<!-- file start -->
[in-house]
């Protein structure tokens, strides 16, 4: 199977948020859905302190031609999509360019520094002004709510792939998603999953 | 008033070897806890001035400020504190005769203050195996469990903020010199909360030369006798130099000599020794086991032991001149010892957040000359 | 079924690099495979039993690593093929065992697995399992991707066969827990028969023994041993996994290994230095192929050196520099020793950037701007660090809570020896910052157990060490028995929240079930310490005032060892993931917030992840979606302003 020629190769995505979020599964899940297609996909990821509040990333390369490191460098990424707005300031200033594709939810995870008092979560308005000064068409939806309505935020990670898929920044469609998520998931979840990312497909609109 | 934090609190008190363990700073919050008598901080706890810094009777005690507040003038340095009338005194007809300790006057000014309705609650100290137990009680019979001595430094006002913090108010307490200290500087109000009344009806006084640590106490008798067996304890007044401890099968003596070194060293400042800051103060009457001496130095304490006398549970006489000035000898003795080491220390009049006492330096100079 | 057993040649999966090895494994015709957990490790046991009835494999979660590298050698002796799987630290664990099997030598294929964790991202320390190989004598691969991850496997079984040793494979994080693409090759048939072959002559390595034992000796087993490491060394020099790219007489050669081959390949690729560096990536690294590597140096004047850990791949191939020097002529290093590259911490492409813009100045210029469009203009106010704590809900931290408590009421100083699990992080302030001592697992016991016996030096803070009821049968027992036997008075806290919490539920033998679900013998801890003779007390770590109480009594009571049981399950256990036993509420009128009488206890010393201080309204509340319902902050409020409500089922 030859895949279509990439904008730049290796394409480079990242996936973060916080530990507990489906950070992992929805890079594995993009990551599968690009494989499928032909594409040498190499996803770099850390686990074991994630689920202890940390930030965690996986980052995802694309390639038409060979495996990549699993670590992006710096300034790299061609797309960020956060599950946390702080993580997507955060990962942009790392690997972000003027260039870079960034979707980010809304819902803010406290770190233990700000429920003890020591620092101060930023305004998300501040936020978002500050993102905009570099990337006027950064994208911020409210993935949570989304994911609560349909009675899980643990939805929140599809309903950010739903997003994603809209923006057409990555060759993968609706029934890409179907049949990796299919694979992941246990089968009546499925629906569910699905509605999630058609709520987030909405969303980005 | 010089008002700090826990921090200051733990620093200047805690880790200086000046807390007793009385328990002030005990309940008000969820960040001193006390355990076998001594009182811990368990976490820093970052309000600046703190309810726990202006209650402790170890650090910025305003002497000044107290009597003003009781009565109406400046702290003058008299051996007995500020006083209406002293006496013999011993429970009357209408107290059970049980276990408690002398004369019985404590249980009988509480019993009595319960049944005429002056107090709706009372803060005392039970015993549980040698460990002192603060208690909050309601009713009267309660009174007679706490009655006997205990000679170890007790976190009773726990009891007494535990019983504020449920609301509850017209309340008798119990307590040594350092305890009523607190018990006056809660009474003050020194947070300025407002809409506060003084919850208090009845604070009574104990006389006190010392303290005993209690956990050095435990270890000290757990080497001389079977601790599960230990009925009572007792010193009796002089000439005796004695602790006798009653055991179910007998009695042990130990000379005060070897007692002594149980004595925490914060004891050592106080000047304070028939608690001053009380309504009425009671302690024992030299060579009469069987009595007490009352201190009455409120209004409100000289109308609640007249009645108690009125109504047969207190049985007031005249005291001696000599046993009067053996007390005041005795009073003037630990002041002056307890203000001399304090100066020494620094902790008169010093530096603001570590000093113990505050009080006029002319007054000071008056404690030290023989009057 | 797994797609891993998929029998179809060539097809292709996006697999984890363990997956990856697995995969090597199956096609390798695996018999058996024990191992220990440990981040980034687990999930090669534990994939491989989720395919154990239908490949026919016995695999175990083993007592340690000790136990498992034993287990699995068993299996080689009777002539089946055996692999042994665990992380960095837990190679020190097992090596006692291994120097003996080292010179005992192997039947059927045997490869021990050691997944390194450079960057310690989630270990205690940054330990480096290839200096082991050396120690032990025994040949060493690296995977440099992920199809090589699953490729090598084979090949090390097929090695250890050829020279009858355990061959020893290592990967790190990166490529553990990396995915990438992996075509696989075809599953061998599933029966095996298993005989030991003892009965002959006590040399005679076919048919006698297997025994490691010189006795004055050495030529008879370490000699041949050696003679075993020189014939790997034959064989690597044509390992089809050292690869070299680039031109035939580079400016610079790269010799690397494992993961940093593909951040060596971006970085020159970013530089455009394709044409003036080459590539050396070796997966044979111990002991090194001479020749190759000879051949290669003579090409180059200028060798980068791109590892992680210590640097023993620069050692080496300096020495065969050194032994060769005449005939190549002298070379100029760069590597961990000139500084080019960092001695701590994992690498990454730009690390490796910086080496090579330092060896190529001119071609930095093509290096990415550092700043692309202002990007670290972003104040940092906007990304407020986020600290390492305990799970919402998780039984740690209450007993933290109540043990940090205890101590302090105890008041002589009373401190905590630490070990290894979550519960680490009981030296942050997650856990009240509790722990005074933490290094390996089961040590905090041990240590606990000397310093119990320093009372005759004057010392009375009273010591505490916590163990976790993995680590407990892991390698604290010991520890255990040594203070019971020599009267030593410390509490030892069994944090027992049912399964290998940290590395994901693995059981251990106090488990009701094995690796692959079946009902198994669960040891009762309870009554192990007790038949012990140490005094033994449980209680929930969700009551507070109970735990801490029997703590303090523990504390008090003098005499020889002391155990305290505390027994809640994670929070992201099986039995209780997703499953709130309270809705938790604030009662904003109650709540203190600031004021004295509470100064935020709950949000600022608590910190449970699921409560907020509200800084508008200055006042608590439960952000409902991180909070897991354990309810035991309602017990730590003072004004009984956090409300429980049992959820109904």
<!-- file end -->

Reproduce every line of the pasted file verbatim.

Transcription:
[in-house]
């Protein structure tokens, strides 16, 4: 199977948020859905302190031609999509360019520094002004709510792939998603999953 | 008033070897806890001035400020504190005769203050195996469990903020010199909360030369006798130099000599020794086991032991001149010892957040000359 | 079924690099495979039993690593093929065992697995399992991707066969827990028969023994041993996994290994230095192929050196520099020793950037701007660090809570020896910052157990060490028995929240079930310490005032060892993931917030992840979606302003 020629190769995505979020599964899940297609996909990821509040990333390369490191460098990424707005300031200033594709939810995870008092979560308005000064068409939806309505935020990670898929920044469609998520998931979840990312497909609109 | 934090609190008190363990700073919050008598901080706890810094009777005690507040003038340095009338005194007809300790006057000014309705609650100290137990009680019979001595430094006002913090108010307490200290500087109000009344009806006084640590106490008798067996304890007044401890099968003596070194060293400042800051103060009457001496130095304490006398549970006489000035000898003795080491220390009049006492330096100079 | 057993040649999966090895494994015709957990490790046991009835494999979660590298050698002796799987630290664990099997030598294929964790991202320390190989004598691969991850496997079984040793494979994080693409090759048939072959002559390595034992000796087993490491060394020099790219007489050669081959390949690729560096990536690294590597140096004047850990791949191939020097002529290093590259911490492409813009100045210029469009203009106010704590809900931290408590009421100083699990992080302030001592697992016991016996030096803070009821049968027992036997008075806290919490539920033998679900013998801890003779007390770590109480009594009571049981399950256990036993509420009128009488206890010393201080309204509340319902902050409020409500089922 030859895949279509990439904008730049290796394409480079990242996936973060916080530990507990489906950070992992929805890079594995993009990551599968690009494989499928032909594409040498190499996803770099850390686990074991994630689920202890940390930030965690996986980052995802694309390639038409060979495996990549699993670590992006710096300034790299061609797309960020956060599950946390702080993580997507955060990962942009790392690997972000003027260039870079960034979707980010809304819902803010406290770190233990700000429920003890020591620092101060930023305004998300501040936020978002500050993102905009570099990337006027950064994208911020409210993935949570989304994911609560349909009675899980643990939805929140599809309903950010739903997003994603809209923006057409990555060759993968609706029934890409179907049949990796299919694979992941246990089968009546499925629906569910699905509605999630058609709520987030909405969303980005 | 010089008002700090826990921090200051733990620093200047805690880790200086000046807390007793009385328990002030005990309940008000969820960040001193006390355990076998001594009182811990368990976490820093970052309000600046703190309810726990202006209650402790170890650090910025305003002497000044107290009597003003009781009565109406400046702290003058008299051996007995500020006083209406002293006496013999011993429970009357209408107290059970049980276990408690002398004369019985404590249980009988509480019993009595319960049944005429002056107090709706009372803060005392039970015993549980040698460990002192603060208690909050309601009713009267309660009174007679706490009655006997205990000679170890007790976190009773726990009891007494535990019983504020449920609301509850017209309340008798119990307590040594350092305890009523607190018990006056809660009474003050020194947070300025407002809409506060003084919850208090009845604070009574104990006389006190010392303290005993209690956990050095435990270890000290757990080497001389079977601790599960230990009925009572007792010193009796002089000439005796004695602790006798009653055991179910007998009695042990130990000379005060070897007692002594149980004595925490914060004891050592106080000047304070028939608690001053009380309504009425009671302690024992030299060579009469069987009595007490009352201190009455409120209004409100000289109308609640007249009645108690009125109504047969207190049985007031005249005291001696000599046993009067053996007390005041005795009073003037630990002041002056307890203000001399304090100066020494620094902790008169010093530096603001570590000093113990505050009080006029002319007054000071008056404690030290023989009057 | 797994797609891993998929029998179809060539097809292709996006697999984890363990997956990856697995995969090597199956096609390798695996018999058996024990191992220990440990981040980034687990999930090669534990994939491989989720395919154990239908490949026919016995695999175990083993007592340690000790136990498992034993287990699995068993299996080689009777002539089946055996692999042994665990992380960095837990190679020190097992090596006692291994120097003996080292010179005992192997039947059927045997490869021990050691997944390194450079960057310690989630270990205690940054330990480096290839200096082991050396120690032990025994040949060493690296995977440099992920199809090589699953490729090598084979090949090390097929090695250890050829020279009858355990061959020893290592990967790190990166490529553990990396995915990438992996075509696989075809599953061998599933029966095996298993005989030991003892009965002959006590040399005679076919048919006698297997025994490691010189006795004055050495030529008879370490000699041949050696003679075993020189014939790997034959064989690597044509390992089809050292690869070299680039031109035939580079400016610079790269010799690397494992993961940093593909951040060596971006970085020159970013530089455009394709044409003036080459590539050396070796997966044979111990002991090194001479020749190759000879051949290669003579090409180059200028060798980068791109590892992680210590640097023993620069050692080496300096020495065969050194032994060769005449005939190549002298070379100029760069590597961990000139500084080019960092001695701590994992690498990454730009690390490796910086080496090579330092060896190529001119071609930095093509290096990415550092700043692309202002990007670290972003104040940092906007990304407020986020600290390492305990799970919402998780039984740690209450007993933290109540043990940090205890101590302090105890008041002589009373401190905590630490070990290894979550519960680490009981030296942050997650856990009240509790722990005074933490290094390996089961040590905090041990240590606990000397310093119990320093009372005759004057010392009375009273010591505490916590163990976790993995680590407990892991390698604290010991520890255990040594203070019971020599009267030593410390509490030892069994944090027992049912399964290998940290590395994901693995059981251990106090488990009701094995690796692959079946009902198994669960040891009762309870009554192990007790038949012990140490005094033994449980209680929930969700009551507070109970735990801490029997703590303090523990504390008090003098005499020889002391155990305290505390027994809640994670929070992201099986039995209780997703499953709130309270809705938790604030009662904003109650709540203190600031004021004295509470100064935020709950949000600022608590910190449970699921409560907020509200800084508008200055006042608590439960952000409902991180909070897991354990309810035991309602017990730590003072004004009984956090409300429980049992959820109904």